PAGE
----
Microsoft’s Windows 7 XP Mode has been released to manufacturing and will be available for download on the Window 7 launch date of October 22. XP Mode is an interesting addition to Windows 7 that offers a number of distinct advantages and some limitations.
There are huge advantages to using XP Mode.
It allows you to run legacy XP apps on Windows 7. This is the primary purpose of XP Mode. It provides a path forward for people who can’t yet let go of apps that just won’t run in Vista or 7. Don’t expect it to be a robust gaming environment, but your business apps should be fine.
It allows you to run multiple versions of incompatible software. For example, on a single instance of Windows, you cannot run multiple versions of Internet Explorer or Outlook. With XP Mode, you can run the latest version of IE on your host computer while using IE6 in XP Mode for legacy compatibility.
It’s integrated. XP Mode apps can be launched directly from the Windows 7 start menu, and it defaults to using your documents library on the host computer when it saves files. A challenge in supporting any virtual computer is explaining to the end-user exactly what a virtual machine is and how it works. Though the concept is simple, people often have a hard time grasping the idea of an OS running within an OS. Once XP Mode apps are deployed, XP Mode’s integration provides a layer of abstraction that hides virtualization from the user.
It provides a way to run 32-bit specific apps on a 64-bit OS. While the lion’s share of 32-bit apps will run on a 64-bit OS, there are exceptions. For example Watchguard’s SSL VPN client requires a 32-bit OS. XP Mode provides a safeguard for these rare occasions.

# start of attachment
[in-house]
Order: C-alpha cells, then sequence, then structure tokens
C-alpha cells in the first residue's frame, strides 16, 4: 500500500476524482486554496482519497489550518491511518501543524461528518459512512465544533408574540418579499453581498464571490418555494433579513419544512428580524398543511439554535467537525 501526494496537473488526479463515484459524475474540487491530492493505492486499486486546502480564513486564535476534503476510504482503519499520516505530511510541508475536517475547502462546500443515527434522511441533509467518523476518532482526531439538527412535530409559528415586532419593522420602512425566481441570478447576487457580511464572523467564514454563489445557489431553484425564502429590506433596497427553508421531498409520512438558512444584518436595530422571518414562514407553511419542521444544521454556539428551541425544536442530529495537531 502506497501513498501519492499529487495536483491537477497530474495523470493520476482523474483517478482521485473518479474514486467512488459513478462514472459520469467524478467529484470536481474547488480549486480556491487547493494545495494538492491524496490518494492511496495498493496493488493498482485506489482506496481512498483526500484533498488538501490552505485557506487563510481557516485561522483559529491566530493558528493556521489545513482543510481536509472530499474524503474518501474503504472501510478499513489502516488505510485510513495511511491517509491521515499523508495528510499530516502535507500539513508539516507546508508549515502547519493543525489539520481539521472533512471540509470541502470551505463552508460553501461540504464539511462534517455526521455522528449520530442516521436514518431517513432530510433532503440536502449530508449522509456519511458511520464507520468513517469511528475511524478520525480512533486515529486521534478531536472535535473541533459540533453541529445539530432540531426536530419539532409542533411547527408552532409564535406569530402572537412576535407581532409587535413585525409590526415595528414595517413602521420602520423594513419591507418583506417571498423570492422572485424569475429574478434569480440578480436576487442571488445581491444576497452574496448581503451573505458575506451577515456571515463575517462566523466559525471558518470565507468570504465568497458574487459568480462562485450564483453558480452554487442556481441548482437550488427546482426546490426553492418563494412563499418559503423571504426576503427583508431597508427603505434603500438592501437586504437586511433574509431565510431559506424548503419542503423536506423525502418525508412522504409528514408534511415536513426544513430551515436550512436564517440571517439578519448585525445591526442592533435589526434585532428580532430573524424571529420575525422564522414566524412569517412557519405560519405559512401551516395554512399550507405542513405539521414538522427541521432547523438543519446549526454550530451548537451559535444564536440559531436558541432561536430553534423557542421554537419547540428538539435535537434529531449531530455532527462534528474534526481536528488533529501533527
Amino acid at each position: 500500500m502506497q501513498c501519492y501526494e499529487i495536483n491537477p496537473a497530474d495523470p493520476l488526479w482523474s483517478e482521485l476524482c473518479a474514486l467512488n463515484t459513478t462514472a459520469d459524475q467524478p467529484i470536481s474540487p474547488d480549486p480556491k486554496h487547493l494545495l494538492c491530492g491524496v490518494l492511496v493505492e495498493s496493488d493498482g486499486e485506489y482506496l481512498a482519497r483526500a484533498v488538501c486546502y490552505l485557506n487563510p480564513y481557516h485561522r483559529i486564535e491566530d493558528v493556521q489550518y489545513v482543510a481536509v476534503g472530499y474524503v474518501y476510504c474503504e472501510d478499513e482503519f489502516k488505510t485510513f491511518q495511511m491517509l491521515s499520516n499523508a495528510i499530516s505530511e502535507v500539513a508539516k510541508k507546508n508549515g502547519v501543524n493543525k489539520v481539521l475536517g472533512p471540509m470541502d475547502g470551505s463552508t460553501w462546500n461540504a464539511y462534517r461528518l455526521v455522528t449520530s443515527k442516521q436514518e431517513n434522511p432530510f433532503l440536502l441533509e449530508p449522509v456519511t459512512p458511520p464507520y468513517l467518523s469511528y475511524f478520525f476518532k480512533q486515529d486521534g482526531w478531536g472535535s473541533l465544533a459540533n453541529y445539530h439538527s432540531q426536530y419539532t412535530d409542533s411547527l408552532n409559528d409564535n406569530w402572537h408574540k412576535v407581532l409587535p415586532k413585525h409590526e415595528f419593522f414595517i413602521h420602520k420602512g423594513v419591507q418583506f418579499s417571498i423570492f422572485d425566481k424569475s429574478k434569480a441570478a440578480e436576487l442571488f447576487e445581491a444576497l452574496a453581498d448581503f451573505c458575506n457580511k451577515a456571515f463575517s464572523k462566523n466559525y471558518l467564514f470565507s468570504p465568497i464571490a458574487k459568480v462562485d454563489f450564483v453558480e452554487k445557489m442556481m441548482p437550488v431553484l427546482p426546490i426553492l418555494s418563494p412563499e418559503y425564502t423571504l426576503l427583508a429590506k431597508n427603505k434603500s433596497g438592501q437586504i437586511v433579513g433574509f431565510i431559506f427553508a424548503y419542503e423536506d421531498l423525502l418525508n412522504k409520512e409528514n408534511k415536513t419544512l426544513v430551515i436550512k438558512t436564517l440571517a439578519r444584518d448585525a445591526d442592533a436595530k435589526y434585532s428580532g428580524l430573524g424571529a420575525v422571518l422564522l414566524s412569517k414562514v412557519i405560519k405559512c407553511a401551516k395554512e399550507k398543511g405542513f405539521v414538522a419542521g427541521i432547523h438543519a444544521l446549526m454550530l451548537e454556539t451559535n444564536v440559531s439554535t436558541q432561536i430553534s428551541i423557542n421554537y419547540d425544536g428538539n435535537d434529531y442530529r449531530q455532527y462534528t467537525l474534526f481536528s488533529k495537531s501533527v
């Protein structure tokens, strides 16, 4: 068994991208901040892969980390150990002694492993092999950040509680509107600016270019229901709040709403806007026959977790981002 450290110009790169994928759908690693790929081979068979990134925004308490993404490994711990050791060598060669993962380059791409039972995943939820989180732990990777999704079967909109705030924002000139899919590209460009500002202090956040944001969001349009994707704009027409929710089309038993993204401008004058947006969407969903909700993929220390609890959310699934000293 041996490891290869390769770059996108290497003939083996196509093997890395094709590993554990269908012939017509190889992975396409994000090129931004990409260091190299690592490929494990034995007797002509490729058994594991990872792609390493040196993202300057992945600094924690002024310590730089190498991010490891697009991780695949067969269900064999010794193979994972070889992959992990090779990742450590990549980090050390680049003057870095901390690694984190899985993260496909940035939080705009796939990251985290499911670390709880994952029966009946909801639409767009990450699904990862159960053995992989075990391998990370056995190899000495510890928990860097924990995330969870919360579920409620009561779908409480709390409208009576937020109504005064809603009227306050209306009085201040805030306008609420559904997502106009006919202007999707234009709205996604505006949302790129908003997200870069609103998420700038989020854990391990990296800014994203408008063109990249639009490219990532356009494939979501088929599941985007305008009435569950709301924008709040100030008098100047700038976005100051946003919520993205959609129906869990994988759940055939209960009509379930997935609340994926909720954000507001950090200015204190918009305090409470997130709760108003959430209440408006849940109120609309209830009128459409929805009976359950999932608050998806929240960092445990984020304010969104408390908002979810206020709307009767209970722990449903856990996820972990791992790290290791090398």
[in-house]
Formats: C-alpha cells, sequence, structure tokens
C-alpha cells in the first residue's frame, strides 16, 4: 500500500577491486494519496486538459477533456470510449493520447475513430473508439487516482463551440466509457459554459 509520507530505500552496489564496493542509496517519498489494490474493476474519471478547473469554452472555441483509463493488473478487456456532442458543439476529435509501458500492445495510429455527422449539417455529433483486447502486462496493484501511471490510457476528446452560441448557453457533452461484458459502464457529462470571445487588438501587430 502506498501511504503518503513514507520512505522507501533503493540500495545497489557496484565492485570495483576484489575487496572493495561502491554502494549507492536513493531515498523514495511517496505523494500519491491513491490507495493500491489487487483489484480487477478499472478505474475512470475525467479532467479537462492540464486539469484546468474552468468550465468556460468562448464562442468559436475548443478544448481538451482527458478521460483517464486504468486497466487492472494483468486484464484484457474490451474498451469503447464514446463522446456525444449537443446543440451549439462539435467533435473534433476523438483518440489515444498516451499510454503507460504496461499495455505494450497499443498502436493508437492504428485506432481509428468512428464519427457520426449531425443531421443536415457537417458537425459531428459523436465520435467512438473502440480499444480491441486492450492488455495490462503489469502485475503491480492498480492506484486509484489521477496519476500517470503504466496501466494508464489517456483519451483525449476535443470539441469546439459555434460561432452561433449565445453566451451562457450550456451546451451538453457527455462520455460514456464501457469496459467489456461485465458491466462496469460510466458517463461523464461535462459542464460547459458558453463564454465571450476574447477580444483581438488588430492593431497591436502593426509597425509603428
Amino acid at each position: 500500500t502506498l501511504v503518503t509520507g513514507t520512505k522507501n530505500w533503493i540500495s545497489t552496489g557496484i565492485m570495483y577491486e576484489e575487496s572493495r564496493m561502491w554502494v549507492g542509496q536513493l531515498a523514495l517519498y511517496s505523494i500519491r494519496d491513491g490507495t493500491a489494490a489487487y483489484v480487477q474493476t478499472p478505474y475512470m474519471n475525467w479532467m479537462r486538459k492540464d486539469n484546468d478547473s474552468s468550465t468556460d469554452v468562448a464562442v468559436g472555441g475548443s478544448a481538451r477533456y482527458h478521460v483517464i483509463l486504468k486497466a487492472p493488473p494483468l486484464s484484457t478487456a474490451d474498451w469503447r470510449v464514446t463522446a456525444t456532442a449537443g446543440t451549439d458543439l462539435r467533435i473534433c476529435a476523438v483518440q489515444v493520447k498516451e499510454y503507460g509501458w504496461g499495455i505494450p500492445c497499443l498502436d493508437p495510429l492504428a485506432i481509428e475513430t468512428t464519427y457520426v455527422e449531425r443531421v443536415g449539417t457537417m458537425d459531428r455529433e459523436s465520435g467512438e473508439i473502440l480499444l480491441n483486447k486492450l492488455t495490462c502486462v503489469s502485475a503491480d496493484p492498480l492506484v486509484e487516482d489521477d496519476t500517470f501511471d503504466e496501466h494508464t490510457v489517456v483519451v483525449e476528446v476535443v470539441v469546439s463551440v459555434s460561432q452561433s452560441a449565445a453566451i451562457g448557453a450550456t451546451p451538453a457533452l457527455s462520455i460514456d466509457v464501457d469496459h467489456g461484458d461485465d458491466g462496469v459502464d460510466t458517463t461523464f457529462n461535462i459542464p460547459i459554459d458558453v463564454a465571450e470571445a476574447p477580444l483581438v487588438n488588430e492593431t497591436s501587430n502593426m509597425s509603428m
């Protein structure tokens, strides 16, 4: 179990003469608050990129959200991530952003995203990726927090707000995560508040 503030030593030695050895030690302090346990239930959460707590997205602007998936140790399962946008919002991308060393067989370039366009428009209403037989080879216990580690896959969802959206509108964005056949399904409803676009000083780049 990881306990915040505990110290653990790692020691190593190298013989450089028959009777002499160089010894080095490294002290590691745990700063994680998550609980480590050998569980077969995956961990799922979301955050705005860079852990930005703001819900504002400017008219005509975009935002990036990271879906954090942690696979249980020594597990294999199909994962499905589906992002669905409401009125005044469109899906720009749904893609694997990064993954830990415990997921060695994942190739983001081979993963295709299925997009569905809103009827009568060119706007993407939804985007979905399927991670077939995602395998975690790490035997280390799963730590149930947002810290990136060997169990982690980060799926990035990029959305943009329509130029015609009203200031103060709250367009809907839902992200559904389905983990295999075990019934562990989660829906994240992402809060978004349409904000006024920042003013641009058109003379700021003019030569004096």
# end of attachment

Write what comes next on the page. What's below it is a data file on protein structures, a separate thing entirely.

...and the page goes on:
You can blow it up. Since it’s a fully functional virtual machine, you can use it for testing software that you don’t trust on your host computer. If you somehow destroy the XP Mode environment, it’s easy to restore it.
XP Mode isn’t without its limitations.
XP Mode is resource intensive. Running a virtual OS on top of your real OS takes up lots of CPU cycles and memory. If you have a new quad-core CPU running 64-bit Windows with 8GB of RAM, your computer will handle XP Mode with aplomb. However, running with 1GB of RAM will prove to be somewhat frustrating.
XP Mode requires a CPU with hardware assisted virtualization technology.
Without a supported CPU, your attempts to install XP Mode will be dead in the water.
Windows 7 Professional (or higher) is required. If you were hoping to run XP Mode on a new Windows 7 computer picked up at a retail outlet, you might be disappointed to find that you’ll need to spend some additional capital to upgrade to the Pro version.
XP Mode is slow. If you need to launch an app that requires XP Mode, you might be waiting a minute or two for the app to launch. Subsequent XP Mode apps will launch faster since the virtual machine will already be running. While business apps should give you no trouble, don’t expect to run graphics intensive games or HD video.
Microsoft was smart to offer XP Mode to its business customers. It virtually eliminates software compatibility as an excuse to hang on to older systems. As long as you’re aware of its limitations, I think you’ll find that XP Mode can guide you through a few sticky situations.
Michael Scalisi is an IT manager based in Alameda, California.